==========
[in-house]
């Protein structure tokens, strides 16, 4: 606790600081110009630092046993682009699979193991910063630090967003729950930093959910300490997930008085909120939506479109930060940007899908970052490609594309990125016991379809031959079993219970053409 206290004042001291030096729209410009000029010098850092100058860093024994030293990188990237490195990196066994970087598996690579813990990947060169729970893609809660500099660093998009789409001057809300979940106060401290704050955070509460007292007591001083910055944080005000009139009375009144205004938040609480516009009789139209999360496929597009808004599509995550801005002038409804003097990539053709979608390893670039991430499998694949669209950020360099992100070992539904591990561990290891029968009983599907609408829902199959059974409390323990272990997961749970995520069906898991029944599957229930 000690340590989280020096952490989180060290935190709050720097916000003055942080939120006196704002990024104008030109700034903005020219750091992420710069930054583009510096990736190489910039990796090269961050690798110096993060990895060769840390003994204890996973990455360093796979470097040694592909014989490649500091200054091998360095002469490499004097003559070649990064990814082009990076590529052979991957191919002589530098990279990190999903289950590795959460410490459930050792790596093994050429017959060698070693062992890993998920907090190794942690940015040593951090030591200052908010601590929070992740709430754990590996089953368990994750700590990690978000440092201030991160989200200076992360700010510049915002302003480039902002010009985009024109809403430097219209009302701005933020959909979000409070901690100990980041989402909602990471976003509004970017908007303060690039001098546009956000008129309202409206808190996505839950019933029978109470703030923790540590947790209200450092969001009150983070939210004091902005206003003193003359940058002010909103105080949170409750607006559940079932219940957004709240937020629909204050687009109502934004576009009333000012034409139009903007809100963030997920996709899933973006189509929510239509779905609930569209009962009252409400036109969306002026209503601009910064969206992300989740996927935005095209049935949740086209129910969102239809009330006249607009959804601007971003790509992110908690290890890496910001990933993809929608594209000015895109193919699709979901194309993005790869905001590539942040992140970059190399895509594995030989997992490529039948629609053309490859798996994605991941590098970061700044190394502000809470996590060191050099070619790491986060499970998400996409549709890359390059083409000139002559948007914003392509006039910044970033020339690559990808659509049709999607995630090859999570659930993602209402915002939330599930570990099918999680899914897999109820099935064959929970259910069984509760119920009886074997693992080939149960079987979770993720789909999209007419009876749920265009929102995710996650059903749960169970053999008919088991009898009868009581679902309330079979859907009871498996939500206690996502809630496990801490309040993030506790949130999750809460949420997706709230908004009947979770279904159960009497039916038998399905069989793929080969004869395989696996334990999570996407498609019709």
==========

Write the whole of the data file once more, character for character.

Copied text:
[in-house]
């Protein structure tokens, strides 16, 4: 606790600081110009630092046993682009699979193991910063630090967003729950930093959910300490997930008085909120939506479109930060940007899908970052490609594309990125016991379809031959079993219970053409 206290004042001291030096729209410009000029010098850092100058860093024994030293990188990237490195990196066994970087598996690579813990990947060169729970893609809660500099660093998009789409001057809300979940106060401290704050955070509460007292007591001083910055944080005000009139009375009144205004938040609480516009009789139209999360496929597009808004599509995550801005002038409804003097990539053709979608390893670039991430499998694949669209950020360099992100070992539904591990561990290891029968009983599907609408829902199959059974409390323990272990997961749970995520069906898991029944599957229930 000690340590989280020096952490989180060290935190709050720097916000003055942080939120006196704002990024104008030109700034903005020219750091992420710069930054583009510096990736190489910039990796090269961050690798110096993060990895060769840390003994204890996973990455360093796979470097040694592909014989490649500091200054091998360095002469490499004097003559070649990064990814082009990076590529052979991957191919002589530098990279990190999903289950590795959460410490459930050792790596093994050429017959060698070693062992890993998920907090190794942690940015040593951090030591200052908010601590929070992740709430754990590996089953368990994750700590990690978000440092201030991160989200200076992360700010510049915002302003480039902002010009985009024109809403430097219209009302701005933020959909979000409070901690100990980041989402909602990471976003509004970017908007303060690039001098546009956000008129309202409206808190996505839950019933029978109470703030923790540590947790209200450092969001009150983070939210004091902005206003003193003359940058002010909103105080949170409750607006559940079932219940957004709240937020629909204050687009109502934004576009009333000012034409139009903007809100963030997920996709899933973006189509929510239509779905609930569209009962009252409400036109969306002026209503601009910064969206992300989740996927935005095209049935949740086209129910969102239809009330006249607009959804601007971003790509992110908690290890890496910001990933993809929608594209000015895109193919699709979901194309993005790869905001590539942040992140970059190399895509594995030989997992490529039948629609053309490859798996994605991941590098970061700044190394502000809470996590060191050099070619790491986060499970998400996409549709890359390059083409000139002559948007914003392509006039910044970033020339690559990808659509049709999607995630090859999570659930993602209402915002939330599930570990099918999680899914897999109820099935064959929970259910069984509760119920009886074997693992080939149960079987979770993720789909999209007419009876749920265009929102995710996650059903749960169970053999008919088991009898009868009581679902309330079979859907009871498996939500206690996502809630496990801490309040993030506790949130999750809460949420997706709230908004009947979770279904159960009497039916038998399905069989793929080969004869395989696996334990999570996407498609019709």